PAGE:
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Multiplayer

Multiplayer in Unciv is based on simple save file up/download, which is why it is based on a free Dropbox account by default. However, a lot of people use this default, so it is uncertain if you'll actually be able to access it consistently. See Hosting a Multiplayer server for hosting your own server.

How to play

  1. Make sure you are all using the same multiplayer server (Main Menu -> Options -> Multiplayer)
  2. Let all players send you their user ID (Main Menu -> Multiplayer -> Copy user ID).
  3. (Optional) Add those user IDs to your friend list (Main Menu -> Multiplayer -> Friends list).
  4. In Main Menu -> Start new game, check Online multiplayer on the left. On the right, add more human players and input the user IDs of the players you want to play with. Press Start game!.
  5. The game ID will be automatically put in your clipboard. (If you lost it, you can get it again from Main Menu -> Multiplayer -> Copy game ID). Send this game ID to the other players.
  6. The other players need to go to Main Menu -> Multiplayer -> Add multiplayer game and enter the game ID you just sent them. They can then join the game from this multiplayer screen.

Hosting a Multiplayer server

Due to certain limitations on Dropbox's API, with the current influx of players, we've many times reached the point that Dropbox has become unavailable.

Therefore, you can now host your own Unciv server on any computer that can run Java programs.

This guide is written for people with a moderate amount of technical knowledge about computer software and who are able to search the web to learn stuff they might not know. If you're completely new to this, you'll likely not be able to follow without some larger time investment to learn.

If you're proficient in server hosting, there's another how-to for you at the end.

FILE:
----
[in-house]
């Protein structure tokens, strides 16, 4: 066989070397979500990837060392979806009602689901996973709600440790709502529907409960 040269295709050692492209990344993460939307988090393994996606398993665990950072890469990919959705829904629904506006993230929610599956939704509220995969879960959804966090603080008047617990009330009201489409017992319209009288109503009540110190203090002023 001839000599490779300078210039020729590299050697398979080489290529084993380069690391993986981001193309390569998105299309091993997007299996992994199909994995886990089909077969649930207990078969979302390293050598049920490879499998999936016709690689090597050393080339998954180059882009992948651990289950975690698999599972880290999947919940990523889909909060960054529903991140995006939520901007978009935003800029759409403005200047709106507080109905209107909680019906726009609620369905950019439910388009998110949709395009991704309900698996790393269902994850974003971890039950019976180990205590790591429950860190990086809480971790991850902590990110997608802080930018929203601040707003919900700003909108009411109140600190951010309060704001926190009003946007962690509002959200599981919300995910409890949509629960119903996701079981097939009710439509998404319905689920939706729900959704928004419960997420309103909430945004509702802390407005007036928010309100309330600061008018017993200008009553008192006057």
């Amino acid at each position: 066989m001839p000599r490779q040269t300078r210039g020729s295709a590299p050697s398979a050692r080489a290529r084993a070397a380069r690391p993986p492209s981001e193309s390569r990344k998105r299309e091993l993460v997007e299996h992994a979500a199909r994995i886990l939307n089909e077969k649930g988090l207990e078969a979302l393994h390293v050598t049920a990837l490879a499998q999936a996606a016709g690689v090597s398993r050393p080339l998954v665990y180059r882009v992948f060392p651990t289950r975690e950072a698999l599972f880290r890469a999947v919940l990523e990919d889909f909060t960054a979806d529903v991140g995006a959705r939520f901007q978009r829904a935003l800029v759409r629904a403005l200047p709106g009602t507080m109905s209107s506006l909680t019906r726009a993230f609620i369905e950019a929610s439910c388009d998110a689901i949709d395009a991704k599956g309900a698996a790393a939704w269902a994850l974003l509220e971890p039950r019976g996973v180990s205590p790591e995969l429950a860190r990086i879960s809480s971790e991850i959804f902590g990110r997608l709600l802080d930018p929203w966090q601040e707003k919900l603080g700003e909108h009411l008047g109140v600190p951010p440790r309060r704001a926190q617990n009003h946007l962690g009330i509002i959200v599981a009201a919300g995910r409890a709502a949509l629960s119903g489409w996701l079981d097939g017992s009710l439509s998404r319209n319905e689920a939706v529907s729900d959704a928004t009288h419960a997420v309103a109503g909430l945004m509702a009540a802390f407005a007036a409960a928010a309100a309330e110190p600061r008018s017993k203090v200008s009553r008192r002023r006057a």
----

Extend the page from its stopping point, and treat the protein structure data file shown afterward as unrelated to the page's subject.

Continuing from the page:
How To

Before starting, you must have a Java JDK installed. You'll also have to download the latest UncivServer.jar.

From the directory where the UncivServer.jar file is located, create a folder named "MultiplayerFiles", open a terminal (in Windows, Shift+RightClick in the folder) and run the following command in the directory: java -jar UncivServer.jar

Your server has now started!

To check if everything works, you can start Unciv on the same computer, go to "Options > Multiplayer", then enter http://localhost as the "Server address" and click "Check connection to server". You should now get a "Success!" result, which means it's working!

To connect with other devices, you'll need the port (default 80) the server is running on to be visible externally (port forwarding) and know your external IP-address.

On the other device, enter the URL to your server (http://<your IP address>:<your chosen port>), click 'check connection' from the new device, and if you get the same "Success!" result - congratulations, you're connected to the same server and can start a multiplayer game!

Please note: * Devices not connected to the same server will not be able to participate in multiplayer games together * In many places, your external IP address changes periodically. If that is the case, you either have to update the IP all the time or use something like a dynamic DNS service.

How To for people with hosting experience

  • Have a Java JDK installed
  • Download the latest UncivServer.jar (can also use that link to automatically update probably)
  • See options with java -jar UncivServer.jar --help
    • The server will run on a specified port (-p, default 80), writing files in a folder (-f, default ./MultiplayerFiles/), so it needs appropriate permissions.
  • Run it: java -jar UncivServer.jar -p 8080 -f /some/folder/
    • It basically just does simple file storage over HTTP.
    • Files are not cleaned automatically if a game ends or is deleted on the client-side

Third-party (unofficial) software for hosting your own Unciv server

Third-party (unofficial) publicly hosted Unciv servers

These servers are run by the community and not official servers. These servers may become (temporarily or permanently) unavailable and lose your saves. They might also collect data like your IP, how often you play, or other data. Use these only if you accept these risks and trust the server owners.